Truth-Tellers, Part 2: Are You a Cowardly Leader?

Welcome to Part 2 of Truth-Tellers.

In Part 1, I shared how my mentor, and Disney University founder Van France, was the definition of a “Robinhood of Honesty,” and he slung truth arrows in every direction … even at himself. During his Disney career, Van helped every Disney employee, (including Walt Disney) improve via his tough-love truth telling approach.

And this is the problem; very few leaders encourage their subordinates, and colleagues, to provide them brutally honest feedback. Too many leaders surround themselves with head-nodding robots who agree with everything they say or do.

These leaders are cowards.

As a consultant to organizations of all sizes—from family-owned businesses to multinational corporations—I’m often the one providing brutally honest feedback to the top executives. Why must I be the slinger of truth arrows? Because the executives and middle managers in these organizations are afraid to be honest with The Boss … whomever that may be.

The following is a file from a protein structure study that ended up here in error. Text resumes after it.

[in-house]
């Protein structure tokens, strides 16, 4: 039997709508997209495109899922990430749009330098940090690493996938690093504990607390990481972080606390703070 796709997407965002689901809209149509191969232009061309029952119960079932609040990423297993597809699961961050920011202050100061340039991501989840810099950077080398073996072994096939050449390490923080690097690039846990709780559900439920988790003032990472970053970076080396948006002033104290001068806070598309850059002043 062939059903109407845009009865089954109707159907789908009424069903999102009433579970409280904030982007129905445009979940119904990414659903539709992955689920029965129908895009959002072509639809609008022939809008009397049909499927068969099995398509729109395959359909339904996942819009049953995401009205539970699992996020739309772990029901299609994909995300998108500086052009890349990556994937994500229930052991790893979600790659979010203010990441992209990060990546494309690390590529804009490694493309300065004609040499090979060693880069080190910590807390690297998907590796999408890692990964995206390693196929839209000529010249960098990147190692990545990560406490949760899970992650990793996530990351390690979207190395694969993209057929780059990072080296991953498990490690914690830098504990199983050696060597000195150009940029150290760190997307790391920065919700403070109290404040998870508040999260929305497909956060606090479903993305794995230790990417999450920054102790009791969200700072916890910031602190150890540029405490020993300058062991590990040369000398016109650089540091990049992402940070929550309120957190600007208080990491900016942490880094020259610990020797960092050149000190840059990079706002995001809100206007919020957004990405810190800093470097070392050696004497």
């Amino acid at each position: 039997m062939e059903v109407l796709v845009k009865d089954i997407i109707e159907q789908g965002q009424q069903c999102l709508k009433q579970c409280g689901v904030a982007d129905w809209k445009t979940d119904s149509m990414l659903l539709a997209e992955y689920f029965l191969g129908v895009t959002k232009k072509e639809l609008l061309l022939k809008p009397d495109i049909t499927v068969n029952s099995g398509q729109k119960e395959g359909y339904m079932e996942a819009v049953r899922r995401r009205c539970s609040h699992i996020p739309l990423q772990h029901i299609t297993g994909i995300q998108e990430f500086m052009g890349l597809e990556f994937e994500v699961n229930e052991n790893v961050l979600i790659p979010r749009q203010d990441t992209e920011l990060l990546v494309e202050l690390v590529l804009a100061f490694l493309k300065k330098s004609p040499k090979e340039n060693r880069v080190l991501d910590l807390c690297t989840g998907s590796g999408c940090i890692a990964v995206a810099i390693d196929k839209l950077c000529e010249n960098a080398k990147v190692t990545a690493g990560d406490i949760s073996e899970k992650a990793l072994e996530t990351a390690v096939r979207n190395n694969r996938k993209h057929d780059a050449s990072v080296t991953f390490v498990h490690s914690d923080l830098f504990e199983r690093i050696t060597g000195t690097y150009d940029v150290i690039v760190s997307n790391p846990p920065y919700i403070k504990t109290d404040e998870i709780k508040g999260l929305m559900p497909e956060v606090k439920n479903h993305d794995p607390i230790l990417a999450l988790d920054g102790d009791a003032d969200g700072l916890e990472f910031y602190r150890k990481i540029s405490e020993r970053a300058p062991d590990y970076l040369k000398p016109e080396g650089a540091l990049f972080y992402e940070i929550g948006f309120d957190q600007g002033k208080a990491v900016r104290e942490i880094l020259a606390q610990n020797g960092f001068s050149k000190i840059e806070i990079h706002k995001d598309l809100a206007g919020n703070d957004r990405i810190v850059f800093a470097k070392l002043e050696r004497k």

The reality in many organizations is:

Speak up, and your days are numbered.

Who’s to blame for this culture of fear? The person at the top of the organization. Organizational culture always starts at the top, and this is one of the reasons Van France was so successful; Walt Disney welcomed Van’s arrows of honesty.

Even though Walt could be a challenging taskmaster, he asked for—and acted upon—honest feedback from everyone in the Disney organization … from C-level executives at the Disney Studios, to hourly employees at Disneyland.

During this post-Covid era of tumultuous change, I encourage every leader and organization to assess the health of their organizational culture. We’ve all struggled … including my former employer, The Walt Disney Company.

Which do you, and your culture, encourage:

  1. Head-nodding robots who are afraid to speak up? Or,
  2. “Robinhoods of Honesty” who sling arrows of truth your way?

Are you a cowardly leader?